(Edited from Ari Kahn on Beha’alotcha)
Bemidbar 5; 23 “Then the priest shall write these curses in a book and wash them off into the water of bitterness. 24 And he shall make the woman drink the water of bitterness that brings the curse, and the water that brings the curse shall enter into her and cause bitter pain…. 27And when he has made her drink the water, then, if she has defiled herself and has broken faith with her husband, the water that brings the curse shall enter into her and cause bitter pain, and her womb shall swell, and her thigh shall fall away, and the woman shall become a curse among her people. 28 But if the woman has not defiled herself and is clean, then she shall be free and shall conceive children. 29“This is the law in cases of jealousy, when a wife, though under her husband’s authority, goes astray and defiles herself, 30 or when the spirit of jealousy comes over a man and he is jealous of his wife. Then he shall set the woman before the LORD, and the priest shall carry out for her all this law. 31The man shall be free from iniquity, but the woman shall bear her iniquity.”
John 8; 1But Yeshua went to the Mount of Olives. 2 Early in the morning He went back into the temple courts. All the people came to Him, and He sat down to teach them. 3 And the scribes and Pharisees brought to Him a woman caught in adultery. They made her stand before them 4 and said, “Teacher, this woman was caught in the act of adultery. 5 In the Law Moses commanded us to stone such a woman. So what do You say?” 6 They said this to test Him, in order to have a basis for accusing Him. But Yeshua bent down and began to write on the ground with His finger. 7 When they continued to question Him, He straightened up and said to them, “Whoever is without sin among you, let him be the first to cast a stone at her.” 8 And again He bent down and wrote on the ground. 9 When they heard this, they began to go away one by one, beginning with the older ones, until only Yeshua was left, with the woman standing there. 10 Then Yeshua straightened up and asked her, “Woman, where are your accusers? Has no one condemned you?” 11“No one, Lord,” she answered. “Neither do I condemn you,” Yeshua declared. “Now go and sin no more.”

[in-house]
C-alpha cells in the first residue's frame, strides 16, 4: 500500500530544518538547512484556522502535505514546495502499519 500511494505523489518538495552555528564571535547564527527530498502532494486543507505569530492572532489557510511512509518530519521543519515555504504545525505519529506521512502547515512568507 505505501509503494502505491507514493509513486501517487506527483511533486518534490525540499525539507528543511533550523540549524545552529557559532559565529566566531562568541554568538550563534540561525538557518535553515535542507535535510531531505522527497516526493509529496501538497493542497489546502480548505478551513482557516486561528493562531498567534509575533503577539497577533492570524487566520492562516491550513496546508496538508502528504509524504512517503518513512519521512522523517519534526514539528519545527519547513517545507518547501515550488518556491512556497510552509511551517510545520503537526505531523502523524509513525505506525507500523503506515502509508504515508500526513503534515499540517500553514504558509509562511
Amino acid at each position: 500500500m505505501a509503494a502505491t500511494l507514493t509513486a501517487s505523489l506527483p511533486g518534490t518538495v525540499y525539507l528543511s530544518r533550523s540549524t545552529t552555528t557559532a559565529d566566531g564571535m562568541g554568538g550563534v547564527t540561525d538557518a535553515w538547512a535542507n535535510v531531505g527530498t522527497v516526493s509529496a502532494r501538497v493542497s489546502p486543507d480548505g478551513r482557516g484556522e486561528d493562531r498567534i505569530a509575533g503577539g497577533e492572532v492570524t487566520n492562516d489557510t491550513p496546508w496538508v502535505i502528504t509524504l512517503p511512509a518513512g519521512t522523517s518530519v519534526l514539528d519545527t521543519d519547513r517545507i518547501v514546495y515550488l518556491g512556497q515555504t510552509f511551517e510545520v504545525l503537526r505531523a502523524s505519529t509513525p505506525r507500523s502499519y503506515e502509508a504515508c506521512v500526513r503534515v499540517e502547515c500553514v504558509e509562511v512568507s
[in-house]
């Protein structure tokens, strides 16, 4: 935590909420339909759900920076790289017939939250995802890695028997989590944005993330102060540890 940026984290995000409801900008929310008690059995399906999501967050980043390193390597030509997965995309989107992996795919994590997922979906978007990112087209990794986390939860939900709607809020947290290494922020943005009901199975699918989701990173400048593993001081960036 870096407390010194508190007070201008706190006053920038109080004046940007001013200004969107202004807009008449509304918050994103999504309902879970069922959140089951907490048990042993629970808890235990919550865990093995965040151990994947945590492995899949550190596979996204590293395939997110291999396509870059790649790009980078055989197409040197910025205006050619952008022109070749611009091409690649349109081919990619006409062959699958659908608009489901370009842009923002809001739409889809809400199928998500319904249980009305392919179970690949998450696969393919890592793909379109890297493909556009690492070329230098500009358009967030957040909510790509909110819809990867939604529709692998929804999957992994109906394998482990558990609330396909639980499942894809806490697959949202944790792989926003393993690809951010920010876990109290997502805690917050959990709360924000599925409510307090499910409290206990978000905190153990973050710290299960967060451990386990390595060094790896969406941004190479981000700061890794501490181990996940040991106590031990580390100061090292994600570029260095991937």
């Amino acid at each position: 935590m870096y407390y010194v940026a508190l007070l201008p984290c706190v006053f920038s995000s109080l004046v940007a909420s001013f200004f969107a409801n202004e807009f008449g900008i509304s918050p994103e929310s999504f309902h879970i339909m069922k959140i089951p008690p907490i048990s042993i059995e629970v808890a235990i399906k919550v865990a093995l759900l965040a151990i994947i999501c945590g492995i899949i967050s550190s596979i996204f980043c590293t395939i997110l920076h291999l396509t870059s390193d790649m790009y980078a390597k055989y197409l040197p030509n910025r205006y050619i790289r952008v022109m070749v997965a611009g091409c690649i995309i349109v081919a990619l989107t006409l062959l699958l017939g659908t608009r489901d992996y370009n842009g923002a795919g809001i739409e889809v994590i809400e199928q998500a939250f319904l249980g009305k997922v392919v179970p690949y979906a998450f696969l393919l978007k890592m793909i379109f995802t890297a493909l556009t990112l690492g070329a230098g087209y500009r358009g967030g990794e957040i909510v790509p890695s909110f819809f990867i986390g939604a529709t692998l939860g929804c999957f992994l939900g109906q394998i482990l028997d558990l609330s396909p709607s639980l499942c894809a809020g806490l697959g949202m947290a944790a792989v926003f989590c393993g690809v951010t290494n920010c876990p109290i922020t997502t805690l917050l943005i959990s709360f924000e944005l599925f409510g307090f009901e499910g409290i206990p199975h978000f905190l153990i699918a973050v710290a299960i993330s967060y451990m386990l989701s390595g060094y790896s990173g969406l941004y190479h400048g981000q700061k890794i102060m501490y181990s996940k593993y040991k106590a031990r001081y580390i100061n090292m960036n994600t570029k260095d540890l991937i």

While the Sotah was only a suspect, there were no eye-witnesses against her. Although, the Talmud shows that the woman was publicly known to have been warned by her husband. AND her husband himself was to be known as “above reproach” and an upstanding man of Hashem. This woman in John, like the people, like each one of us (in some way, at some time) have been caught in the very act of infidelity against God. I think it could be this very thing that Yeshua, well versed in the ‘oral law’ may have been bringing to the mind of the Pharisee’s and Scribes (who referred to him as teacher). Yeshua brings into the “case”: writing, dirt, the temple floor, and witnessing.